Because at the end of the day — as a covered entity, as a hospital system or an academic health institution and teaching hospital — it’s incumbent upon us to make sure we lead the pack in partnering with the community to make sure they understand the importance of this and that we’re going to vote with our dollars. If a vendor doesn’t want to participate in liberating the data, then we are going in a different direction. And that’s the reality of what it’s going to take as health systems.
Aaron Miri: Typical healthcare default mode is, “We’ve always done it this way, and we don’t want to change.” That’s going to be the most difficult thing because there are a lot of incredibly successful health institutions across the globe that have operated in the same manner for decades. Change doesn’t come easy in that situation.
If you look at what happened over the past decade with Meaningful Use implementation and the amount of churn that occurred in the industry because of that, these rules are the next level up on top of that. You can expect much of the same type of confusion, questions and lobbying once these go into final rule and the expected implementation occurs.
What I applaud the administration, the agencies and Congress for is the perspective of, “We will implement and we will free the data and make sure patients are empowered.” I wholeheartedly agree that it’s patient first always, and these rules were designed with the patient in mind.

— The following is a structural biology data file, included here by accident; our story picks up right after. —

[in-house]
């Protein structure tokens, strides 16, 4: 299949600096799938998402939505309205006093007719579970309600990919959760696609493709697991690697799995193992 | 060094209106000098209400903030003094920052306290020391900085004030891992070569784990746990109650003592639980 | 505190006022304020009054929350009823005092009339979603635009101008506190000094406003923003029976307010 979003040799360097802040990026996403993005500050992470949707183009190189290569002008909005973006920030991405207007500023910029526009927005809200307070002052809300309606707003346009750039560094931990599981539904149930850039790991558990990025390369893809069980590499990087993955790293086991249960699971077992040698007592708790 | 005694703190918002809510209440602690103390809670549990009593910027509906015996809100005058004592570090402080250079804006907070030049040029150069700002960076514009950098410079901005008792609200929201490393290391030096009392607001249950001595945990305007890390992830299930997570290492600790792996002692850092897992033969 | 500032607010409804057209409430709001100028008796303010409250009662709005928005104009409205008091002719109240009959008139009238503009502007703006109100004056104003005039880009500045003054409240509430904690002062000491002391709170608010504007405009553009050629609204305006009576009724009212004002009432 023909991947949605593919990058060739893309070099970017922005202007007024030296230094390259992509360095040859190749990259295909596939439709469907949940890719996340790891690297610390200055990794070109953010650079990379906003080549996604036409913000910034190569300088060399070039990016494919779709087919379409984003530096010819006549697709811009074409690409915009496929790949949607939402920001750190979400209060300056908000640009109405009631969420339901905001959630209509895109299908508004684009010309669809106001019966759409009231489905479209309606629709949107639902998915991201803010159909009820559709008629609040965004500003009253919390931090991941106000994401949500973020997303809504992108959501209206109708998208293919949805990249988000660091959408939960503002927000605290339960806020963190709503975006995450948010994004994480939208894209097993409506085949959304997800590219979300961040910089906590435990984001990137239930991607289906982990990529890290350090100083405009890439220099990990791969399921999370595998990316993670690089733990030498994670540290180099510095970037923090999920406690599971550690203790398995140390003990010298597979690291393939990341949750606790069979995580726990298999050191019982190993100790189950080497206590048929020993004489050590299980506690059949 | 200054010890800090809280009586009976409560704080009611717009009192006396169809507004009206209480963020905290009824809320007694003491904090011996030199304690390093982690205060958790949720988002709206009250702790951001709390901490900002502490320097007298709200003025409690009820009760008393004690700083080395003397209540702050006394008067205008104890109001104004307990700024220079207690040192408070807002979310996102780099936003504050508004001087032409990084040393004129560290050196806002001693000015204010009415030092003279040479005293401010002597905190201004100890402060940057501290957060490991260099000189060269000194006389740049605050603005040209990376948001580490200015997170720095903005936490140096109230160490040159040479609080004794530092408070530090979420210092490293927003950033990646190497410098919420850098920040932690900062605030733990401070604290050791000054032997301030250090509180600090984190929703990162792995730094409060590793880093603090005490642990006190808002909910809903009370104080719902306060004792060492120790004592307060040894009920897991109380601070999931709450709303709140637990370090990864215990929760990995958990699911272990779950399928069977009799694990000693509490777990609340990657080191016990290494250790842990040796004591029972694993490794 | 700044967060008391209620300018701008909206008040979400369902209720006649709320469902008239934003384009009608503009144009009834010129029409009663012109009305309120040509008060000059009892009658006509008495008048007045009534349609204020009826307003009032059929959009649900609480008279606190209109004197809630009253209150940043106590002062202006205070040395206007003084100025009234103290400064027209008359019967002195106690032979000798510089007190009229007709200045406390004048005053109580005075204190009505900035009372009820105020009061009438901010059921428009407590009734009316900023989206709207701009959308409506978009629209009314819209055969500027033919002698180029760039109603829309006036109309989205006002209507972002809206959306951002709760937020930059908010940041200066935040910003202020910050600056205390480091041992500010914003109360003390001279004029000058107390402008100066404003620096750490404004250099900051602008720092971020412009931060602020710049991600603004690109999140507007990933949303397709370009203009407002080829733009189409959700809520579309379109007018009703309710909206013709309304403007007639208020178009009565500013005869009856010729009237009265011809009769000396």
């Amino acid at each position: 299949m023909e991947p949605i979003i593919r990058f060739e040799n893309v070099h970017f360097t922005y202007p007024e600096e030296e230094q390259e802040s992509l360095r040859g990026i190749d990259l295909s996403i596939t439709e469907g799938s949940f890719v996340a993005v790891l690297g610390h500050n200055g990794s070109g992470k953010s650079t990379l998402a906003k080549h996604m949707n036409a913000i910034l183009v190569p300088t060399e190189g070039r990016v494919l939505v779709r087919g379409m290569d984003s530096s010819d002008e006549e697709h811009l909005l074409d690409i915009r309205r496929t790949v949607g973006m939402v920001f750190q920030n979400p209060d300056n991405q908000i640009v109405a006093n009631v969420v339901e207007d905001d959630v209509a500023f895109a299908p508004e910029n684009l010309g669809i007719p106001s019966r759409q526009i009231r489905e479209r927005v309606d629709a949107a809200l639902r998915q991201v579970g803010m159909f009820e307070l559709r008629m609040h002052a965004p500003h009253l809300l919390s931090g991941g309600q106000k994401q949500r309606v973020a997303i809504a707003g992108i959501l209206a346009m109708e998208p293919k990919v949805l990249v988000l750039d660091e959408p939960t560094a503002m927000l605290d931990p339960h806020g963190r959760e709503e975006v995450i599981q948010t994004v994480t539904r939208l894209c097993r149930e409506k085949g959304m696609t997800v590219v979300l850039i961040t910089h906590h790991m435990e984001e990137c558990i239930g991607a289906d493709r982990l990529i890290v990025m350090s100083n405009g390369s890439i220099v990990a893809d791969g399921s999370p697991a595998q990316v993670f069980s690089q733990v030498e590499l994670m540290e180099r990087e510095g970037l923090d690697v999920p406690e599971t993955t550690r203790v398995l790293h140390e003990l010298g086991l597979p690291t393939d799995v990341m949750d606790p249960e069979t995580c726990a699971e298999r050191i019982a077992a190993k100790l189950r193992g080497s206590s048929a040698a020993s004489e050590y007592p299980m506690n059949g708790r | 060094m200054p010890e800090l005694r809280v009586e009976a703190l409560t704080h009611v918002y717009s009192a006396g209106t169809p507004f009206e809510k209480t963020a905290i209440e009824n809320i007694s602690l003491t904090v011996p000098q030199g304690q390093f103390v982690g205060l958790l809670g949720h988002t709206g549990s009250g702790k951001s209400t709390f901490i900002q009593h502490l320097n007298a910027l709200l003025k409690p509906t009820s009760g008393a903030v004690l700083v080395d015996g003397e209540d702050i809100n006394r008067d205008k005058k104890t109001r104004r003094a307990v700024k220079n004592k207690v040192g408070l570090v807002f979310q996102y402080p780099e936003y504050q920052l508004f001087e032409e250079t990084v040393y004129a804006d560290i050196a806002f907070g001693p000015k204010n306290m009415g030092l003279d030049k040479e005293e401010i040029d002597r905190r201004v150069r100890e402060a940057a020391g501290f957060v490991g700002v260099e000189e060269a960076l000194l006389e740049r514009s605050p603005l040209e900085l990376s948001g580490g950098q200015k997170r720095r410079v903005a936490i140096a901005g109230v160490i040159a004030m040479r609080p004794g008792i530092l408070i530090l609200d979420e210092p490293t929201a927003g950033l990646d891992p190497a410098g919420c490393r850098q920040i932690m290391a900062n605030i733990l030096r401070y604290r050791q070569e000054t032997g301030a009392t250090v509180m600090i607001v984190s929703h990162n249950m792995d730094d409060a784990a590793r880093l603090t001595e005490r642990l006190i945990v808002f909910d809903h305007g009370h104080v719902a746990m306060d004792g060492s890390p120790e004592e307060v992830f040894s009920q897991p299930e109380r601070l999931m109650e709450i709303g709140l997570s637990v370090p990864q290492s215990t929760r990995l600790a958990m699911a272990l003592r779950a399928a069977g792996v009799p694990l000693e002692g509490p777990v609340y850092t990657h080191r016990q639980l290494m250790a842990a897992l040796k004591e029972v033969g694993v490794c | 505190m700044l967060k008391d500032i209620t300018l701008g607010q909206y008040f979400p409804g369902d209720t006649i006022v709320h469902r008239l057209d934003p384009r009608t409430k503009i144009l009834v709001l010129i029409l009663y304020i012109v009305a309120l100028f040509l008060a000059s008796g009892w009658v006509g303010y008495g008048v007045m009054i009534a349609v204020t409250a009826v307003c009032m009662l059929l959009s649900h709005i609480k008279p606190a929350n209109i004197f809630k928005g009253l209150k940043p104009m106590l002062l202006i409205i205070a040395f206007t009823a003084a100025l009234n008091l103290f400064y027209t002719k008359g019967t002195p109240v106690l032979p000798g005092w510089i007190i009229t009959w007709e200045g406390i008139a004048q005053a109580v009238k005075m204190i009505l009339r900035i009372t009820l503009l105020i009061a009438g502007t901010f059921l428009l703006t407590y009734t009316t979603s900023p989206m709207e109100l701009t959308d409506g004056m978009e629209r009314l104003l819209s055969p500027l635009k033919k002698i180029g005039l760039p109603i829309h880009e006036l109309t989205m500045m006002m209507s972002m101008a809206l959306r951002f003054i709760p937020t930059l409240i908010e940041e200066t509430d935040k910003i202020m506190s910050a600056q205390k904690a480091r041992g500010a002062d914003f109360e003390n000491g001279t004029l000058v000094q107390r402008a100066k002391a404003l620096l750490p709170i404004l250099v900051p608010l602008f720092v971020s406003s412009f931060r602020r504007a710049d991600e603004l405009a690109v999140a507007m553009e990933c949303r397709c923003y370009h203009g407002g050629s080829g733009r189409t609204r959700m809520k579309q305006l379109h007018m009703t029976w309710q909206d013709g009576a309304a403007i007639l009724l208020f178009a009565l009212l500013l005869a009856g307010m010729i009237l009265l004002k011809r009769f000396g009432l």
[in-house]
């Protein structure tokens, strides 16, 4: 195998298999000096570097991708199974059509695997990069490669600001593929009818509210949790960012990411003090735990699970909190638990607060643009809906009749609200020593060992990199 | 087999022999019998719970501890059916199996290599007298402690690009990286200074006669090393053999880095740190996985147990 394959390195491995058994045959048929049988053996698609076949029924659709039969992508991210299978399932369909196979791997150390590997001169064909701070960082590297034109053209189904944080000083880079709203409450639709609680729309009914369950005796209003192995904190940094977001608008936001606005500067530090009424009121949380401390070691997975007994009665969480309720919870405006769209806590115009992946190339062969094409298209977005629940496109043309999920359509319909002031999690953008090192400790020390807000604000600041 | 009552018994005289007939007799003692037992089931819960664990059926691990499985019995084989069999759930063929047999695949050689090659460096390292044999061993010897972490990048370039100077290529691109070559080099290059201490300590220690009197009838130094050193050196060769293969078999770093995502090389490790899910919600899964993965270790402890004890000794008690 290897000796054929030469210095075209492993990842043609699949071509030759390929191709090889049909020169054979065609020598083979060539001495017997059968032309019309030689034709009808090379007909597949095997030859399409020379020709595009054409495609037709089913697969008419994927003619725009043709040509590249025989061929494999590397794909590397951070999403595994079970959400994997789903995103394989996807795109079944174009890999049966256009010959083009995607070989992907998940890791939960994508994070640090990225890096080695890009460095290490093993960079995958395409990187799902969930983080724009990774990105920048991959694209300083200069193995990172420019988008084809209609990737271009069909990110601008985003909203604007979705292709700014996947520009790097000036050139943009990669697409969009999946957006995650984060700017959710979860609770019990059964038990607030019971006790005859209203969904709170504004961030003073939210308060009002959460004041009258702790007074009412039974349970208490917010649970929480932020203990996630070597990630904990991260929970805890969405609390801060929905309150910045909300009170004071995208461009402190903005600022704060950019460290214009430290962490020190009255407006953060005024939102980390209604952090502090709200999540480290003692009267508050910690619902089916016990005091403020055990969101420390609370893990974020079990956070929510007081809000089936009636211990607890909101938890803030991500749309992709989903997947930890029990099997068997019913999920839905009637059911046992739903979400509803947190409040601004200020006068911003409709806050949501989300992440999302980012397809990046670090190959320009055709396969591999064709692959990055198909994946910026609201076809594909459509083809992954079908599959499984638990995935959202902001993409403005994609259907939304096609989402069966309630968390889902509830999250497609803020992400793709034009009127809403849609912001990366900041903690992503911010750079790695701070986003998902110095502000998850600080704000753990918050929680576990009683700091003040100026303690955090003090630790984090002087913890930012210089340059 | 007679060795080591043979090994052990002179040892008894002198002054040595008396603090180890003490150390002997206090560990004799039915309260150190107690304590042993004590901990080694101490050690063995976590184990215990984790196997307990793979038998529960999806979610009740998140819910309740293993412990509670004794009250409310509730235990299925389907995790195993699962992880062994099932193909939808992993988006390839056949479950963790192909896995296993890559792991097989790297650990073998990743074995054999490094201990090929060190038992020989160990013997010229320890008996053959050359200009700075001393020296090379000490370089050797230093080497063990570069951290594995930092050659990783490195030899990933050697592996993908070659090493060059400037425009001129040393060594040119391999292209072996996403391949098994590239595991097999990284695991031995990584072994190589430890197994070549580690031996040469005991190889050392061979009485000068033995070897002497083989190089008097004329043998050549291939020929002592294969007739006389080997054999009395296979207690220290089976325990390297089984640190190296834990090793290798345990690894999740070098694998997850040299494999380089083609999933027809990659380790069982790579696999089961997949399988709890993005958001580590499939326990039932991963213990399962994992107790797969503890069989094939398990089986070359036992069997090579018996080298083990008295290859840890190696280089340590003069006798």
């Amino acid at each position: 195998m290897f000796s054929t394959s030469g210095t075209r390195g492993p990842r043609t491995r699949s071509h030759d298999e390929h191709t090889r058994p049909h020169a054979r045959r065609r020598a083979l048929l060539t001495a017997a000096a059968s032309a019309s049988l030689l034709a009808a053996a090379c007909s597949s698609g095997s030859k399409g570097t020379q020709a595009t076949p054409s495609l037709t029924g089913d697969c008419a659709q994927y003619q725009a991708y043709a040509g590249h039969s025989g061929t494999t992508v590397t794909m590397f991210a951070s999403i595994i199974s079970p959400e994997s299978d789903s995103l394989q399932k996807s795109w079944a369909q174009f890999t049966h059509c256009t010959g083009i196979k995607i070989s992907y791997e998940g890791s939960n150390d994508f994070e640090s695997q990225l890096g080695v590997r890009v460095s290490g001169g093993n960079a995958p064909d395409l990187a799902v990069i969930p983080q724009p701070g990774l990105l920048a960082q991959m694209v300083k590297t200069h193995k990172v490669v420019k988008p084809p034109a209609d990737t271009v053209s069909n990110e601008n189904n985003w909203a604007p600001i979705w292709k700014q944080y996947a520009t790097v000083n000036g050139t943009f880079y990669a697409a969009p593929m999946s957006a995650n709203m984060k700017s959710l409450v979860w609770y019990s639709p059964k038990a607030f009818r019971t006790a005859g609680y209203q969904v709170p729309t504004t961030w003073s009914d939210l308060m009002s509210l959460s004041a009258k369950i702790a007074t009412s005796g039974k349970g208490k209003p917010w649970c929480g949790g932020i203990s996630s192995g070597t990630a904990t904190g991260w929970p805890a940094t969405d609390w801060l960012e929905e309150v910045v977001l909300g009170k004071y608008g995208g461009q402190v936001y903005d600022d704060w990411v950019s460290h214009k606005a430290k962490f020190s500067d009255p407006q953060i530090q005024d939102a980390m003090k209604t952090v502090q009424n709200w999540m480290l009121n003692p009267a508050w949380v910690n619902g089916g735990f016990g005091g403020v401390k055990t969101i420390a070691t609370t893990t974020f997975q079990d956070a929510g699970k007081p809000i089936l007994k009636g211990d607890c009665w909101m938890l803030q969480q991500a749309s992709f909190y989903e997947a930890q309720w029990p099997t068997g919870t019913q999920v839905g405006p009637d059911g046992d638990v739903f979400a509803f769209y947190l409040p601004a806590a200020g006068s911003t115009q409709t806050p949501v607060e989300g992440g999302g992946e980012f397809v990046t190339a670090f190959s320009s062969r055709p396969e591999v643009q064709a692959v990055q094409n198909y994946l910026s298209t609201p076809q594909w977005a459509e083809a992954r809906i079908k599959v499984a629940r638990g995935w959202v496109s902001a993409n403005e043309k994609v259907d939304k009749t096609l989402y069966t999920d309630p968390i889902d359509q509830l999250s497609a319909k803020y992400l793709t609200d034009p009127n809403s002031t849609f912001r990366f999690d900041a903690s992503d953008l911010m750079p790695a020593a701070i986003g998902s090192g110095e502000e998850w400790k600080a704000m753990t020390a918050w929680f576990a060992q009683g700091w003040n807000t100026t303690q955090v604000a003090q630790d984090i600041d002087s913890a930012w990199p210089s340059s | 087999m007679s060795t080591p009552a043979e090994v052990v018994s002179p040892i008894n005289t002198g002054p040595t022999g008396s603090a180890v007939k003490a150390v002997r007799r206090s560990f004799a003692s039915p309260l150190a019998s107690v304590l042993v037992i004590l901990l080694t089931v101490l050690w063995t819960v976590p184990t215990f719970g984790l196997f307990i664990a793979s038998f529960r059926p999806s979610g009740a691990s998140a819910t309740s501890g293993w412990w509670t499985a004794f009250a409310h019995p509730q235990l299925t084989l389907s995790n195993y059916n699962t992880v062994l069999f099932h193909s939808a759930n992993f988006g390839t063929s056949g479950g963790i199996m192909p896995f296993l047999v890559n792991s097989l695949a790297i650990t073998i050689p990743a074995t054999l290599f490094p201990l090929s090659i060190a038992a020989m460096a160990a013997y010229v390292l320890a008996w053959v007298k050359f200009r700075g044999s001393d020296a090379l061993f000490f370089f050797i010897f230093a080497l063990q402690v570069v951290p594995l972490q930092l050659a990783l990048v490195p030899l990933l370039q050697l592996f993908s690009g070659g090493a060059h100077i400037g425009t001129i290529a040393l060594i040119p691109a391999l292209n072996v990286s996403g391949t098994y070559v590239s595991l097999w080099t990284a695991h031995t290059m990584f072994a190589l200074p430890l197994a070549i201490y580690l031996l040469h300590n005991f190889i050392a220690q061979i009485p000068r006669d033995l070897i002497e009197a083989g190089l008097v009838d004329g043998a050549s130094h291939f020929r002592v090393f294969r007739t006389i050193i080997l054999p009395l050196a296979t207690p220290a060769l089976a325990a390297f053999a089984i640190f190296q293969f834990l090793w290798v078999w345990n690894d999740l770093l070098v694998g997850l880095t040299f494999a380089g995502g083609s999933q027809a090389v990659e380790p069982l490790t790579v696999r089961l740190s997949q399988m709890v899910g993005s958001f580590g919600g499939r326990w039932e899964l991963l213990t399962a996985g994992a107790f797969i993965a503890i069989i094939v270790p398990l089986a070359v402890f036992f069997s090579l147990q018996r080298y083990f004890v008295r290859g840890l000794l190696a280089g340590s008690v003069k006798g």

Aaron Miri: Yes. I fundamentally believe people are in healthcare because they want to do good. It just gets very comfortable doing the same thing over and over again. And then suddenly when you have to change drastically because the industry has not been forced historically to share information, then there’s going to be normal change reluctance. I think any industry that is sort of flipped upside down and says, “Now you must,” has to go through a period of adjustment. That period will take some time.
Of course they want to change and do the right thing and liberate the data and improve outcomes, but change is tough and takes time. It behooves all of us to get on the horse and get going quickly rather than drag our heels and say, “I don’t want to change.”
Aaron Miri: No. HITAC does not believe that, and I don’t think the CIO believes that either. But this is a great first step. It’s not perfect by any means. I think the 21st Century Cures Act is an excellent step, but it’s not perfect. There will be future rulemaking on different aspects.